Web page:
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Historic preservation creates jobs

Deutsch: Fassadenrenovierung in Chicago Englis...

Job-producing rehabilitation to a historic building in Chicago

In an HBJ post from February (6 February 2012),  Christopher Dore noted a recent report from Colorado that summarized the economic impacts of preservation on local and national economies. Reports like this have become increasingly common as many become more aware and accepting of the positive benefits of preservation. Just during the recent economic slump in the U.S. economy, similar reports have emerged out of Nebraska, Washington state, and Pennsylvania, to name a few, followed in November 2011 by a report from the Advisory Council for Historic Preservation (ACHP), an independent federal agency.

One of the conclusions that emerges from these types of studies, which is particularly relevant in the current economic climate, is that historic preservation activities creates jobs, a point consistently made by Donovan Rypkema, an economist and preservationist and one of the lead authors of the ACHP report, who generalizes that spending for new construction is split about half and half between labor and materials, while between approximately two-thirds and three-quarters of rehabilitation spending goes toward labor and the remaining to materials. This means that rehabilitation projects not only produce jobs and employ local labor, but it puts the money into the hands of those that live in the community rather than sending it outside, which is what typically happens when money is spent on materials. Additionally, small businesses are responsible for creating the vast majority of new jobs in America, and historic buildings often provide the ideal location out of which to run a new or small business carrying on the domino effect of the positive economic benefits of preservation.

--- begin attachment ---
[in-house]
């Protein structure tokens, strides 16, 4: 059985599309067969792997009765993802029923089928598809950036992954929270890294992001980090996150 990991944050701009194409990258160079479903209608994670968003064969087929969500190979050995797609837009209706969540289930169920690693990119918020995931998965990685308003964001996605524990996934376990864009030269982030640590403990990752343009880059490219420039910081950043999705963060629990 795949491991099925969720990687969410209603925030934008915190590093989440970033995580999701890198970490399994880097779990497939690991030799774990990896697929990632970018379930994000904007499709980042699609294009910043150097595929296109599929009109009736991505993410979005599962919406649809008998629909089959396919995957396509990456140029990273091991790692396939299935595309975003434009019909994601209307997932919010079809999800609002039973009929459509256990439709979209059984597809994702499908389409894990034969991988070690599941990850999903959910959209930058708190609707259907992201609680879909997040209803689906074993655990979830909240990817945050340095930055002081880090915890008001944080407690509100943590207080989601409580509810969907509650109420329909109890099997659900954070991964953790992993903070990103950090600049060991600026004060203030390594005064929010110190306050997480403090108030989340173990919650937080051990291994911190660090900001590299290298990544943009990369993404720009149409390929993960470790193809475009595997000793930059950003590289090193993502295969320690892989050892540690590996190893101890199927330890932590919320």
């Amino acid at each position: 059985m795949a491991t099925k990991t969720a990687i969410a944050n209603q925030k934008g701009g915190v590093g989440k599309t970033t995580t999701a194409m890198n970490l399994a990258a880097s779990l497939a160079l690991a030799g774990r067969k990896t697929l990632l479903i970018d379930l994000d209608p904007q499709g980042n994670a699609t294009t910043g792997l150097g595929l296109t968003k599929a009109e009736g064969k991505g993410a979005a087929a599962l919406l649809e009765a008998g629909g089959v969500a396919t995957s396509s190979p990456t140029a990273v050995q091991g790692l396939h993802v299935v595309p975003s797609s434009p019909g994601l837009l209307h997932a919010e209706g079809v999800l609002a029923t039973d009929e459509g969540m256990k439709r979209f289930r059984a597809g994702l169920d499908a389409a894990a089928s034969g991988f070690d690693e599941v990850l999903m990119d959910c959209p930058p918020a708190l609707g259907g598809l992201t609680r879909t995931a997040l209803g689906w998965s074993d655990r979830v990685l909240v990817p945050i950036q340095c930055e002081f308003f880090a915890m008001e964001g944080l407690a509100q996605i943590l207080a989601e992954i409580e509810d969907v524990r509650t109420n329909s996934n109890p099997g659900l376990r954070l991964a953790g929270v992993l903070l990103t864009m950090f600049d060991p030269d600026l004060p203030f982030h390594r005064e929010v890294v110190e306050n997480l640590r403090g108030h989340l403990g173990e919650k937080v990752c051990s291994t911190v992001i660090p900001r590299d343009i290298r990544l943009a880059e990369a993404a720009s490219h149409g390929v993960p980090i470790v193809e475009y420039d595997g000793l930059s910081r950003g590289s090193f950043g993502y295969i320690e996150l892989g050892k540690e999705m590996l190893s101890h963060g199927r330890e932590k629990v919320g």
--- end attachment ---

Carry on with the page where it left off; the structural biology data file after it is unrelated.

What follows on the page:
The recent report issued by the ACHP includes a number of job creation statistics, demonstrating over and over again that preservation is good not only for property values, tourism, sustainability, social impact, and downtown revitalization, but for creating local jobs: $1 million of rehabilitation spending in Delaware creates 14.6 jobs, compared with only 9.2 when the same dollars are spent on new construction; in Georgia, $1 million of spending in preservation creates more jobs than the same amount of spending in any other industry; and that during its first thirty years the federal historic tax credit (which is currently at risk of being cut) cost approximately $16 billion but created 1.8 million jobs, costing approximately $9,000 per job, while the recent federal stimulus package has spent over sixteen times that amount (approximately $260 billion) in just two years creating less than 600,000 per job at a cost of $445,183 per job! Some compelling facts, strengthened by the broad range of states and studies from which they emerge.

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  1. May 6, 2012 at 7:09 am

    Nice post which This means that rehabilitation projects not only produce jobs and employ local labor, but it puts the money into the hands of those that live in the community rather than sending it outside, which is what typically happens when money is spent on materials. Additionally, small businesses are responsible for creating the vast majority of new jobs in America, and historic buildings often provide the ideal location out of which to run a new or small business carrying on the domino effect of the positive economic benefits of preservation. Thanks a lot for posting this article.

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